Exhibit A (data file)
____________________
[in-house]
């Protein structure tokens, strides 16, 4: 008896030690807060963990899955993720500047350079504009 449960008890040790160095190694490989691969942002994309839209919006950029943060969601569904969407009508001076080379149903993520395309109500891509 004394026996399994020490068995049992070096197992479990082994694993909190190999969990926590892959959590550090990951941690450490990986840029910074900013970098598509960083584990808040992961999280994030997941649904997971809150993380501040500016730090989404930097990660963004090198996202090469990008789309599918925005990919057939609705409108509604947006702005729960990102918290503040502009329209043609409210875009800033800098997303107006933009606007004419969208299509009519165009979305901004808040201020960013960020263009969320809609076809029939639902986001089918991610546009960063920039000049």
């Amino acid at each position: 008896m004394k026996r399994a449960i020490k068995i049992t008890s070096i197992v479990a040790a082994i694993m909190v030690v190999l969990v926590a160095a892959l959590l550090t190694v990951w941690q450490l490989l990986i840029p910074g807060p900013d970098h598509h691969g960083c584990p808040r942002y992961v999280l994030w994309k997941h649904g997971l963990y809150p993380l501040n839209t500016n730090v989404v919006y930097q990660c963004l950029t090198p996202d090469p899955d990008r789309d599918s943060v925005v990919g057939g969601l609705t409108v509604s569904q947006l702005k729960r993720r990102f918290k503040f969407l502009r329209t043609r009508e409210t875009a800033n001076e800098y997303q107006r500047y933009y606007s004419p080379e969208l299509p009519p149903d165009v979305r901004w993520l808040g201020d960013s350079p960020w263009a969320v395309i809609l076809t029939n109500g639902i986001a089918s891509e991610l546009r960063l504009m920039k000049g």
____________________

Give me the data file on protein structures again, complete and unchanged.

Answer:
[in-house]
């Protein structure tokens, strides 16, 4: 008896030690807060963990899955993720500047350079504009 449960008890040790160095190694490989691969942002994309839209919006950029943060969601569904969407009508001076080379149903993520395309109500891509 004394026996399994020490068995049992070096197992479990082994694993909190190999969990926590892959959590550090990951941690450490990986840029910074900013970098598509960083584990808040992961999280994030997941649904997971809150993380501040500016730090989404930097990660963004090198996202090469990008789309599918925005990919057939609705409108509604947006702005729960990102918290503040502009329209043609409210875009800033800098997303107006933009606007004419969208299509009519165009979305901004808040201020960013960020263009969320809609076809029939639902986001089918991610546009960063920039000049």
């Amino acid at each position: 008896m004394k026996r399994a449960i020490k068995i049992t008890s070096i197992v479990a040790a082994i694993m909190v030690v190999l969990v926590a160095a892959l959590l550090t190694v990951w941690q450490l490989l990986i840029p910074g807060p900013d970098h598509h691969g960083c584990p808040r942002y992961v999280l994030w994309k997941h649904g997971l963990y809150p993380l501040n839209t500016n730090v989404v919006y930097q990660c963004l950029t090198p996202d090469p899955d990008r789309d599918s943060v925005v990919g057939g969601l609705t409108v509604s569904q947006l702005k729960r993720r990102f918290k503040f969407l502009r329209t043609r009508e409210t875009a800033n001076e800098y997303q107006r500047y933009y606007s004419p080379e969208l299509p009519p149903d165009v979305r901004w993520l808040g201020d960013s350079p960020w263009a969320v395309i809609l076809t029939n109500g639902i986001a089918s891509e991610l546009r960063l504009m920039k000049g």